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State law traps the convicted behind the wrong bars

What's the difference between a jail and a prison?

If you've never been to either, you probably don't realize that they're two very different things in North Carolina.

Jails are only equipped for short-term stays, while criminal defendants are waiting on trial or waiting to be transferred to more permanent homes if they end up convicted. They simply don't have the same facilities as a prison.

For example, they don't have things that people think of as standard within prisons, like outside yards equipped with the appropriate number of guards and security fences so that prisoners can actually go outside. They also don't have other basics that prisoners locked away for the long term need to help them cope with the isolation imprisonment brings, like job training programs, education courses and drug and alcohol addiction counseling. They don't even have weight racks or basketball courts so that prisoners can exercise outside of their cells.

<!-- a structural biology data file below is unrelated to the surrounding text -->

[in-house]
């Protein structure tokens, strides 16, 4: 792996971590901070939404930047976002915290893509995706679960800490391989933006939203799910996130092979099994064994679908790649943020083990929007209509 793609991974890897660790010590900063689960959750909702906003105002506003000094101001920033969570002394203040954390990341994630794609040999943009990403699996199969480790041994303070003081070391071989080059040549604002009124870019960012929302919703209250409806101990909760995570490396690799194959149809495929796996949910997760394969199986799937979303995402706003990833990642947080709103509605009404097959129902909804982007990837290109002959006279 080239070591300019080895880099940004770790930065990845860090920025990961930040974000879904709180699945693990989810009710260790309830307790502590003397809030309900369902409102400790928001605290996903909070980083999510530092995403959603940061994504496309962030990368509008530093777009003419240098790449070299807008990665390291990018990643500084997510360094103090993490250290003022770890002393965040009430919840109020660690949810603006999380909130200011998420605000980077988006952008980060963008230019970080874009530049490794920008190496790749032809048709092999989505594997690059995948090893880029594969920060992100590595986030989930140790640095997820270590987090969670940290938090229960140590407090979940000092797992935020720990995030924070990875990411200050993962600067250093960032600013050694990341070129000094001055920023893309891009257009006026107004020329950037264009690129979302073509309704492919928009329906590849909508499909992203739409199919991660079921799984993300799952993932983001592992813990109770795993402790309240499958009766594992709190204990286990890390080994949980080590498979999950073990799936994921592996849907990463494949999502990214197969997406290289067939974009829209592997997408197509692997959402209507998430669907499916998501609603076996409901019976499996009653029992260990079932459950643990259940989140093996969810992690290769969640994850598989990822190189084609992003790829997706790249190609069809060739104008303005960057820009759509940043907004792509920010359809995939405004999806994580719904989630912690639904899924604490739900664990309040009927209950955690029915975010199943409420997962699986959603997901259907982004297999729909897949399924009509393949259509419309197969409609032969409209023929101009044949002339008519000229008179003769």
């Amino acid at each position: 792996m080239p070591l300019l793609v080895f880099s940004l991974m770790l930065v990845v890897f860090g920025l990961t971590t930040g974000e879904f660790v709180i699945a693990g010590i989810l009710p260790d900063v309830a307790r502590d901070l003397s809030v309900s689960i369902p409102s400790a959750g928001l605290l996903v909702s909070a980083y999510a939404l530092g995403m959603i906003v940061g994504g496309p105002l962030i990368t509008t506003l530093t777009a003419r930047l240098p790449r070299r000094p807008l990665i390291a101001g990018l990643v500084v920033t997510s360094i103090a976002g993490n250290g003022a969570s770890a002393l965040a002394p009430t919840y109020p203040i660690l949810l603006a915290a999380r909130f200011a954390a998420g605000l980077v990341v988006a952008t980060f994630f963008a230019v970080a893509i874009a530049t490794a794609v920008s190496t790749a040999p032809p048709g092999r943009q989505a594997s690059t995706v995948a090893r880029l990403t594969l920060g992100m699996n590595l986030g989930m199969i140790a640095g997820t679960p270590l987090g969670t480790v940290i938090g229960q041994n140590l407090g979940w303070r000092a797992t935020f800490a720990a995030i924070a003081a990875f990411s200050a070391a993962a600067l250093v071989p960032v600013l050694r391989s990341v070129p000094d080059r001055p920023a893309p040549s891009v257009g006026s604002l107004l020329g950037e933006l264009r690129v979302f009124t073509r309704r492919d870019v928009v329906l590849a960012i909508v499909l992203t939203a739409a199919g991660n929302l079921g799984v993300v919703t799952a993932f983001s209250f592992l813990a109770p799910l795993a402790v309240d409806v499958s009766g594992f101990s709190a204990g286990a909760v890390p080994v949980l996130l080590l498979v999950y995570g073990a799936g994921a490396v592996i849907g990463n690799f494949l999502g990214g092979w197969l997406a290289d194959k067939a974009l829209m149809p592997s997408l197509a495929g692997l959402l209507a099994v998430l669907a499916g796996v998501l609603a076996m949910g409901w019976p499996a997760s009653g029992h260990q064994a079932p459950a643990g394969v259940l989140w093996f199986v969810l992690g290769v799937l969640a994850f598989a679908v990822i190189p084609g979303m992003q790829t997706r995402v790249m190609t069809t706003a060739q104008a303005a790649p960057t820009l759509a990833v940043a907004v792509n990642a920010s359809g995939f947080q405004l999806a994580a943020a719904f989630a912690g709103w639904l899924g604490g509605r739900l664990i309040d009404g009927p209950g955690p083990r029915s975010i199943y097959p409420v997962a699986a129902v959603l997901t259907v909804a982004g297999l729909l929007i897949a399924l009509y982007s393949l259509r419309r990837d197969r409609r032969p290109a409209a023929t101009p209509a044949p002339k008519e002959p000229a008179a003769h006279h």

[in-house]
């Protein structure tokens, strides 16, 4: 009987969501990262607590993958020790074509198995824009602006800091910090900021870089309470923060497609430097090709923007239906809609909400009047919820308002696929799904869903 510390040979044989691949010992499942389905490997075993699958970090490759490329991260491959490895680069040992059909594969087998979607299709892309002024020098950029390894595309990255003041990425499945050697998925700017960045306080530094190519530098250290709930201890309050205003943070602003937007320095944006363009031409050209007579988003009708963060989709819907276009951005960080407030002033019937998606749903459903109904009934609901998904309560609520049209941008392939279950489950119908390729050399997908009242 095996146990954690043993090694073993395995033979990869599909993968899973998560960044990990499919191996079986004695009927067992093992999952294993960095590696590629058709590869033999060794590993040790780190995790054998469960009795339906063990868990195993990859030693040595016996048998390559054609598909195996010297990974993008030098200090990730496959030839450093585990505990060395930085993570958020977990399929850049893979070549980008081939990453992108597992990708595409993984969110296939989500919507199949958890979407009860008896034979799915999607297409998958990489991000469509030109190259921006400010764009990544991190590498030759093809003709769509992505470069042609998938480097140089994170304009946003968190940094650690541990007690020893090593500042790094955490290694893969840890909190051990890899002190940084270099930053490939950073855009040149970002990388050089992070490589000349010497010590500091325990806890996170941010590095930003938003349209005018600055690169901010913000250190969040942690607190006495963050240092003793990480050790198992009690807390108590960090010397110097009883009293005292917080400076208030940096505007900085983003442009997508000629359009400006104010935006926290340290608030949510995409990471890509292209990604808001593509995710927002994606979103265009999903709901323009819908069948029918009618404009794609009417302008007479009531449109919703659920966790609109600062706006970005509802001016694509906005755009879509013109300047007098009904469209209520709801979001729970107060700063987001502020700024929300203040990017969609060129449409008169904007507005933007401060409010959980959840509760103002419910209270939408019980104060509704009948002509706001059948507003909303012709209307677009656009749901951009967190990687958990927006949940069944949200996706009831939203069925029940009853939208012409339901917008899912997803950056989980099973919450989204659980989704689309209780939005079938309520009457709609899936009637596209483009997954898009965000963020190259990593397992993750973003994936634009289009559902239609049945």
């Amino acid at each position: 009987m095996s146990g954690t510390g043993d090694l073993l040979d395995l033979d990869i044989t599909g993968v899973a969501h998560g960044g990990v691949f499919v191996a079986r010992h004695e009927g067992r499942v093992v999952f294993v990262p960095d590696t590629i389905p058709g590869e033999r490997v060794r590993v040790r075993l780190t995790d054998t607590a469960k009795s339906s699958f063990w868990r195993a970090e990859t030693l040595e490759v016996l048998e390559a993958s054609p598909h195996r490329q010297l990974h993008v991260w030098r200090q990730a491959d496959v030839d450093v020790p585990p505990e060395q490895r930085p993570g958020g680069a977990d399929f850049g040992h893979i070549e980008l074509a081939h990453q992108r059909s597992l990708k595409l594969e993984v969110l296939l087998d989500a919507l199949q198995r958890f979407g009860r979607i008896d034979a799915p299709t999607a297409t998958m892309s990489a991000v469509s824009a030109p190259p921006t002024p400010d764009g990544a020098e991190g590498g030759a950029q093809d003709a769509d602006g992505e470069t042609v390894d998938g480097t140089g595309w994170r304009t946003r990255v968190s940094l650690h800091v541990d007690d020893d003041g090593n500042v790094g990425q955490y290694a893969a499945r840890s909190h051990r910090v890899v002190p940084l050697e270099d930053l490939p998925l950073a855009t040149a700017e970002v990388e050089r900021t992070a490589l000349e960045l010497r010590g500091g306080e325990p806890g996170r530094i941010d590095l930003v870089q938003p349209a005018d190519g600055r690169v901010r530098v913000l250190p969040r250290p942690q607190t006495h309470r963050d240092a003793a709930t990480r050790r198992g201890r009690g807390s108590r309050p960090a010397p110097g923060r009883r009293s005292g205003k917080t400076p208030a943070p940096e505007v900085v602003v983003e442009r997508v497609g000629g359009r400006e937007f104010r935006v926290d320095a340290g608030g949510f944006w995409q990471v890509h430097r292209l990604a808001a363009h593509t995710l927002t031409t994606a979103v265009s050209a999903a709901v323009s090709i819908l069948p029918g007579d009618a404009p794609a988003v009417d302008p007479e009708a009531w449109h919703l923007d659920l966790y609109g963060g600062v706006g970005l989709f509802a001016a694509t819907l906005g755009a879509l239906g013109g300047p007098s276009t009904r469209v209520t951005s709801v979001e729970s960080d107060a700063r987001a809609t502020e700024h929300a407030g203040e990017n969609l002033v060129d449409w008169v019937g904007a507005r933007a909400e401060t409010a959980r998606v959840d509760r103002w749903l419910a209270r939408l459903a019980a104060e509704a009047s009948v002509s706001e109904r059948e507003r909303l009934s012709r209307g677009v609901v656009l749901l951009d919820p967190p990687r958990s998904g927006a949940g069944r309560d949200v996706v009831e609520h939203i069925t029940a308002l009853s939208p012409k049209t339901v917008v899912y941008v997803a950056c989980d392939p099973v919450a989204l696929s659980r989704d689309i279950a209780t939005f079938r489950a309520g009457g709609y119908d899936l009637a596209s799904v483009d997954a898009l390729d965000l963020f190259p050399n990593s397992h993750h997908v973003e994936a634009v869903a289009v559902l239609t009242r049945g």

However, a quirk in North Carolina's legal system is sending convicted prisoners to unequipped and unprepared jails for much longer sentences than those jails were designed to handle.

Here's how the glitch happened:

  • The bill known as "Laura's Law" passed in 2010. It requires sentences from one to three years for drunk drivers with repeat convictions.
  • At nearly the same time, the state passed it's Justice Reinvestment Act. That act focused partially on reducing the size of prison populations. One of the ways it does that is by sending those convicted of misdemeanors to jails instead.

As a result of those two events, defendants who have racked up multiple counts of driving while intoxicated or under the influence of drugs -- sometimes from the same accident -- can be sentenced to multiple consecutive three-year sentences. Because all the sentences are misdemeanors, they end up warehoused in jails that don't know what to do with them.

For prisoners caught in the situation, the time they serve isn't as bad as the conditions they serve it under. Many also go without court-ordered rehabilitation programs because the jails don't have them.

Everyone should be aware of how serious an issue drunk driving charges really are -- and just how life-altering and severe the consequences of a conviction can be. If you've been charged with drunk driving, an attorney can help you understand your legal options.

Source: The Marshall Project, "Nine Years With No Sunshine," Joseph Neff, Jan. 23, 2018

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